It should be apparent that mantra meditation or sacred word prayer qualifies as “vain repetition” and clearly fits an accurate description of the point Jesus was making. Yet in spite of this, trusted evangelical Christians have often pronounced that Christian mysticism is different from other forms of mysticism (such as Eastern or occult) because it is focused on Jesus Christ.
This logic may sound credible on the surface, but Christians must ask themselves a very simple and fundamental question: What really makes a practice Christian? The answer is obvious–does the New Testament sanction it? Hasn’t Christ taught us, through His Word, to pray in faith in His name and according to His will? Did He leave something out? Would Jesus hold out on His true followers? Never!
Understanding this truth, God has declared in His Word that He does not leave it up to earnest, yet sinful people, to reinvent their own Christianity. When Christians ignore God’s instructions in following Him they end up learning the way of the heathen. Israel did this countless times. It is just human nature.
The account of Cain and Abel is a classic biblical example of spiritual infidelity. Both of Adam’s sons wanted to please God, but Cain decided he would experiment with his own method of being devout. Cain must have reasoned to himself: “Perhaps God would like fruit or grain better than a dead animal. It’s not as gross. It’s less smelly. Hey, I think I will try it!”
As you know, God was not the least bit impressed by Cain’s attempt to create his own approach to pleasing God. The Lord made it clear to Cain that God’s favor would be upon him if he did what is right, not just what was intended for God or God-focused.
In many ways, the Desert Fathers were like Cain—eager to please but not willing to listen to the instruction of the Lord and do what was right. One cannot fault them for their devotion, but one certainly can fault them for their lack of discernment.
1. William Shannon, Seeds of Peace, p. 66.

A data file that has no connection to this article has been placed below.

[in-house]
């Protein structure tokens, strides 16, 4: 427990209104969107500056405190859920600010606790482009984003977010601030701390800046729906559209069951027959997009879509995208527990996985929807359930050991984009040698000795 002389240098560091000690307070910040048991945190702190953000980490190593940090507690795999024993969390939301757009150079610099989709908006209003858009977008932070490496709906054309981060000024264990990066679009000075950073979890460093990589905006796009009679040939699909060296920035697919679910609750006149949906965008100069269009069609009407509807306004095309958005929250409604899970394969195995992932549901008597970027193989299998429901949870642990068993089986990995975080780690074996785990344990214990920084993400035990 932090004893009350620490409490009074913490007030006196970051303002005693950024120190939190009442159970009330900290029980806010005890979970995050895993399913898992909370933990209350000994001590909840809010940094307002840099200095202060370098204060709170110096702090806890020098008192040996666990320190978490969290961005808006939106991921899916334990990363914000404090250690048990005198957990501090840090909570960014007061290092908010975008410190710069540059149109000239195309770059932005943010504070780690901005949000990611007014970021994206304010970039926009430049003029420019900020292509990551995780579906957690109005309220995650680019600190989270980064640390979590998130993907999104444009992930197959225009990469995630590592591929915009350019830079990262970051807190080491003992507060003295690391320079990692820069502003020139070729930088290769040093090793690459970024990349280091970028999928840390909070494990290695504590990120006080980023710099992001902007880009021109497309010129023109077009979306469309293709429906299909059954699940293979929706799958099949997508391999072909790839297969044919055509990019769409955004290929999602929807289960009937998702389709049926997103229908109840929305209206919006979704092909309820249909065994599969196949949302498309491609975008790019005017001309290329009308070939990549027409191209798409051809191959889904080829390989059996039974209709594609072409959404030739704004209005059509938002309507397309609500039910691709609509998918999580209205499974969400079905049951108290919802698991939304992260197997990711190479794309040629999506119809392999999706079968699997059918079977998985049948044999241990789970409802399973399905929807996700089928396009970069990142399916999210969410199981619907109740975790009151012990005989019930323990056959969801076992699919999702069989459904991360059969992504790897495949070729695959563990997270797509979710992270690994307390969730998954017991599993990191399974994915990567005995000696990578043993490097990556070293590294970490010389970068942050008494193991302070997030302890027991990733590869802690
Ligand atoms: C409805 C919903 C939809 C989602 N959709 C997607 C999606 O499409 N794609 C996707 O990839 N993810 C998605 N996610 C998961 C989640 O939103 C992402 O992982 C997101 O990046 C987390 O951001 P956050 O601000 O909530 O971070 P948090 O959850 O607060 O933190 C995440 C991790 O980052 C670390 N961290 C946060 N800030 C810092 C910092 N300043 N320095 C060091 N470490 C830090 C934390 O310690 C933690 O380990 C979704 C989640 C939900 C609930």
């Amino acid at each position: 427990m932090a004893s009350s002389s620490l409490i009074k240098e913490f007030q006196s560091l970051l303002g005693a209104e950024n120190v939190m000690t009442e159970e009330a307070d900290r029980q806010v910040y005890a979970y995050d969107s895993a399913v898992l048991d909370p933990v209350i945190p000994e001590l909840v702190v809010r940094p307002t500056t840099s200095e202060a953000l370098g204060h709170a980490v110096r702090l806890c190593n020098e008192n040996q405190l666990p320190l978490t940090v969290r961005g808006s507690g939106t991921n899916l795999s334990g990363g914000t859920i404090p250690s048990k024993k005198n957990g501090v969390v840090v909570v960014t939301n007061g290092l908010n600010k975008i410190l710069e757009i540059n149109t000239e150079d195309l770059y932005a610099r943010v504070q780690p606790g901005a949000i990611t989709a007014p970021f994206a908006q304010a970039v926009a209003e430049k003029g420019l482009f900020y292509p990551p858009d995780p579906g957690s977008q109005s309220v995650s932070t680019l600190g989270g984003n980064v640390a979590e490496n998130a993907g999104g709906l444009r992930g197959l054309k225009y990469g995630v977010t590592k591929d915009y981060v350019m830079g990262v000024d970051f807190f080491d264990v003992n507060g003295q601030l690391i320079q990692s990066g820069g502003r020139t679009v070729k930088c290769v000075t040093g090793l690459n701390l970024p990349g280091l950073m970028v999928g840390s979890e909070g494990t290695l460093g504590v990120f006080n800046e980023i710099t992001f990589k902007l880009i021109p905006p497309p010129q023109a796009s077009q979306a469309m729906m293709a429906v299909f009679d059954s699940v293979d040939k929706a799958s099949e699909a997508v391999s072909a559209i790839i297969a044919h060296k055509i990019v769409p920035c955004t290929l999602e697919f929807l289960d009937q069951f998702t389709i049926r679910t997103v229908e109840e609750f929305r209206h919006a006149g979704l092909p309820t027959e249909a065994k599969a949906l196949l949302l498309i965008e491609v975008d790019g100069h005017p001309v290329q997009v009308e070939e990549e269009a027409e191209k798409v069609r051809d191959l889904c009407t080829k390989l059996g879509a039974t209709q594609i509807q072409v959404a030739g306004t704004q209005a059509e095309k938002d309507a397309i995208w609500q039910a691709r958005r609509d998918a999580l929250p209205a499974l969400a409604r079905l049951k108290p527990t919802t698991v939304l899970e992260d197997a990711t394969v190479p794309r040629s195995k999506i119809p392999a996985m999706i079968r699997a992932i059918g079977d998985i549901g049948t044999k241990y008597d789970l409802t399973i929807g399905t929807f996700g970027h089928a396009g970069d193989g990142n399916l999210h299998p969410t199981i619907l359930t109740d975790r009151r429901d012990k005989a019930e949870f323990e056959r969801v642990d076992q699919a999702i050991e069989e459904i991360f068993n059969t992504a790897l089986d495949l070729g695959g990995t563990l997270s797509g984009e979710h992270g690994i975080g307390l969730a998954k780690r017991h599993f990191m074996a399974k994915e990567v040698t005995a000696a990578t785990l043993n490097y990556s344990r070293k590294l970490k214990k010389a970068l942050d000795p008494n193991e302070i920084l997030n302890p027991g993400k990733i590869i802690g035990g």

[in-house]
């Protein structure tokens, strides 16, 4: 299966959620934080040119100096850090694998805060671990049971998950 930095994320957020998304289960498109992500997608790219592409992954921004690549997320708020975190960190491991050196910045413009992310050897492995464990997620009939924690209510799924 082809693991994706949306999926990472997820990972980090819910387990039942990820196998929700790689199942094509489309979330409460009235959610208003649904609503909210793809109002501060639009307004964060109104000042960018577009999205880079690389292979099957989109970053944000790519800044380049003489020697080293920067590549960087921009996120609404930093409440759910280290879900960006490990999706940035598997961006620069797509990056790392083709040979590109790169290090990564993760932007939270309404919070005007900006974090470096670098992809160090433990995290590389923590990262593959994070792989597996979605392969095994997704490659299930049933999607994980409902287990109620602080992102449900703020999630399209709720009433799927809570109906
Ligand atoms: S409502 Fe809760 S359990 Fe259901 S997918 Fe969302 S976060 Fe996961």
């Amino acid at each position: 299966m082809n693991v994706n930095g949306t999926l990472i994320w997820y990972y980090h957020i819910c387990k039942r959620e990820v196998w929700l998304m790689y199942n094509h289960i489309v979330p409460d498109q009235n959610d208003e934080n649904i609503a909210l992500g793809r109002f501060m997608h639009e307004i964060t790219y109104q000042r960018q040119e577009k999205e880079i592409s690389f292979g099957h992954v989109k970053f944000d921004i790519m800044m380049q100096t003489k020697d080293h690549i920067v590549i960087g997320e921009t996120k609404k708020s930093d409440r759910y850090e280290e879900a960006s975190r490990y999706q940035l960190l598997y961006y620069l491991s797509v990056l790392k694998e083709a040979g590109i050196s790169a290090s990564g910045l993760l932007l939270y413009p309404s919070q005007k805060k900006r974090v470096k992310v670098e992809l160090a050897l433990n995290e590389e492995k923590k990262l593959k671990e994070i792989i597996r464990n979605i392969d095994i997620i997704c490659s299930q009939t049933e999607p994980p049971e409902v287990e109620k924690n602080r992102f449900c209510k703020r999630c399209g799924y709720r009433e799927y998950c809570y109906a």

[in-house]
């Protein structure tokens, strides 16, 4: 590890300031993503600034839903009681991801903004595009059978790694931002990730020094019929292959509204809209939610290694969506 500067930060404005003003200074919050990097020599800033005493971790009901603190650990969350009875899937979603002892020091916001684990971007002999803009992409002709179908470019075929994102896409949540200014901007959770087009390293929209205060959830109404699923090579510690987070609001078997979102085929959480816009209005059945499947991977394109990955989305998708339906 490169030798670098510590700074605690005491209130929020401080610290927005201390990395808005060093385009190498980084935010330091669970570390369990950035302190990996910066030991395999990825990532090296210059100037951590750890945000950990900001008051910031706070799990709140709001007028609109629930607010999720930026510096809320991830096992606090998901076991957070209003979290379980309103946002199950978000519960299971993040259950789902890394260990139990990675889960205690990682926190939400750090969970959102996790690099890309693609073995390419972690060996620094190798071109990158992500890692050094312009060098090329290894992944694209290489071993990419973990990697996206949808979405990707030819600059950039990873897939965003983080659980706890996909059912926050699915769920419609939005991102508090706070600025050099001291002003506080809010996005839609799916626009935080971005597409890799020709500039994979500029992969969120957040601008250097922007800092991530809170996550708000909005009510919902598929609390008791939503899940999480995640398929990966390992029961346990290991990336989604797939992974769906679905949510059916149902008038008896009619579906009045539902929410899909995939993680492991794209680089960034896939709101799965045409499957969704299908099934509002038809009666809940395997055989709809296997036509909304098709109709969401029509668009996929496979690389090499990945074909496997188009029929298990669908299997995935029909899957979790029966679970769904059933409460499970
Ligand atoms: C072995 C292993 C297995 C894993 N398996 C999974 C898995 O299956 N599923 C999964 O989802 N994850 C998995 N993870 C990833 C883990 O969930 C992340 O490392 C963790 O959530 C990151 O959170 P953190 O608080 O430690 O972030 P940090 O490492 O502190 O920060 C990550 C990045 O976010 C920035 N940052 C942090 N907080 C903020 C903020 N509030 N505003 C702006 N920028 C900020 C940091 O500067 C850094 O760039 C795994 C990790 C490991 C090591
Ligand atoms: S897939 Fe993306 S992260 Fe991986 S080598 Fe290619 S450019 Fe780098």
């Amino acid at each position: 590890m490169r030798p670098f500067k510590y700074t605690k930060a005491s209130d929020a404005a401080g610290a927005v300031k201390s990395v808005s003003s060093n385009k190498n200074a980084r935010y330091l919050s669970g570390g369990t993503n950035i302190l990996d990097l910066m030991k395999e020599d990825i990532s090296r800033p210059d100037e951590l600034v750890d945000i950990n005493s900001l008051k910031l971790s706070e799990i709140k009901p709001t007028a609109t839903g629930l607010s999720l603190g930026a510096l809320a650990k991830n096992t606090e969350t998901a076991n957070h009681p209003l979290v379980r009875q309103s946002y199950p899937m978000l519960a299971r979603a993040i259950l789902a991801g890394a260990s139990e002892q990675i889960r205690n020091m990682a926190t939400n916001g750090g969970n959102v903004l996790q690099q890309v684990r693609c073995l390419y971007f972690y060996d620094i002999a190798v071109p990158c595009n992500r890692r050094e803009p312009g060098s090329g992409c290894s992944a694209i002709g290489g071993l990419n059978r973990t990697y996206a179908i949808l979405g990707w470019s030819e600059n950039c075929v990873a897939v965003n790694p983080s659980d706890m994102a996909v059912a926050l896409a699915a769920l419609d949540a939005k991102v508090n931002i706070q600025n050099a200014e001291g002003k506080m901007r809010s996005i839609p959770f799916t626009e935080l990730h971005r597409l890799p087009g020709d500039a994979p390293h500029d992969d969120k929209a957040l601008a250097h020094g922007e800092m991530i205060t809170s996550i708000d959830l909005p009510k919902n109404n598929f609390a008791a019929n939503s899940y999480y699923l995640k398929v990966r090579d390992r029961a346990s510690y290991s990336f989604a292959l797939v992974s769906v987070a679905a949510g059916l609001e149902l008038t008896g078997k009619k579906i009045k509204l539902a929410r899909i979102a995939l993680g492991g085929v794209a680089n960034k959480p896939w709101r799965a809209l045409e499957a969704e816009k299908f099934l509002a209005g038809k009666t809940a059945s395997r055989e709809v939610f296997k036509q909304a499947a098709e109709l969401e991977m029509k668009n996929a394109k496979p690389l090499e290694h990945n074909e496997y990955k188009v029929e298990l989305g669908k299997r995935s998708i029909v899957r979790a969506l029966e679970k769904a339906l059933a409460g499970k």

2. Daniel Goleman, The Meditative Mind 1988, p.53.
3. Ken Kaisch, Finding God, p.191.
4. Father William Teska, Meditation in Christianity , p.65.
5. Tilden Edwards, Living in the Presence , Acknowledgement page.
A list of ancient mystics (taken from Chris Lawson’s A Directory of Authors: Three NOT Recommended Lists booklet)
Mystics from the past oftentimes favorably endorsed by “Christian” authors today
Middle Ages (Medieval Times) and Renaissance
Angela of Foligno (1248–1309)
Anthony of Padua (1195–1231)
Bernard of Clairvaux (1090–1153)
Catherine of Siena (1347–1380)
Desert Fathers, The
Hadewijch of Antwerp (13th century)
Henry Suso (1295–1366)
Hildegard of Bingen (1098–1179)
Hugh of Saint Victor (1096–1141)
Jacopone da Todi (1230–1306)
Johannes Tauler (d.1361)
John of Ruysbroeck (1293–1381)
John Scotus Eriugena (810–877)
Julian of Norwich (1342–1416)
Mechthild of Magdeburg (1212–1297)
Meister Eckhart (1260–1327)
Richard of Saint Victor (d.1173)
Richard Rolle (1300–1341)
The Cloud of the Unknowing (anonymous, instruction in mysticism, 1375)
Theologia Germanica (anonymous, mystical treatise, late 14th century)
Thomas a’ Kempis (1380–1471)
Thomas Aquinas (1225–1274)
Walter Hilton (1340–1396)
Renaissance, Reformation, and Counter–Reformation
Brother Lawrence (1614–1691)
Emanuel Swedenborg (1688–1822)
George Fox (1624–1691)
Ignatius of Loyola (1491–1556)
Jakob Böhme (1575–1624)
Jean Nicolas Grou (1731-1803)
John of the Cross (Juan de Yepes) (1542–1591)
Joseph of Cupertino (1603–1663)
Madame Guyon (1647–1717)
Teresa of Ávila (1515–1582)
Theophan the Recluse (1815–1894)
William Law (1686–1761)
Modern Era (19th—20th Century)
Alexandrina Maria da Costa (1904–1955)
Bernadette Roberts (1931–)
Berthe Petit (1870–1943)
Carmela Carabelli (1910–1978)
Domenico da Cese (1905–1978)
Evelyn Underhill (1875–1941)
Flower A. Newhouse (1909–1994)
Frank Laubach (1884–1970)
Frederick Buechner (1926–)
Karl Rahner (1904–1984)
Lúcia Santos (1907–2005)
Maria Pierina de Micheli (1890–1945)
Maria Valtorta (1898–1963)
Marie Lataste (1822–1899)
Marie Martha Chambon (1841–1907)
Martin Buber (1868–1965)
Mary Faustina Kowalska (1905–1938)
Mary of Saint Peter (1816–1848)
Mary of the Divine Heart (1863–1899)
Padre Pio of Pietrelcina (1887–1968)
Pierina Gilli (1911–1991)
Pierre Teilhard de Chardin (1881– 1955)
Simone Weil (1909–1943)
Soren Kierkegaard (1813–1855)
Thomas Merton (1915–1968)
Thomas Raymond Kelly (1893–1941)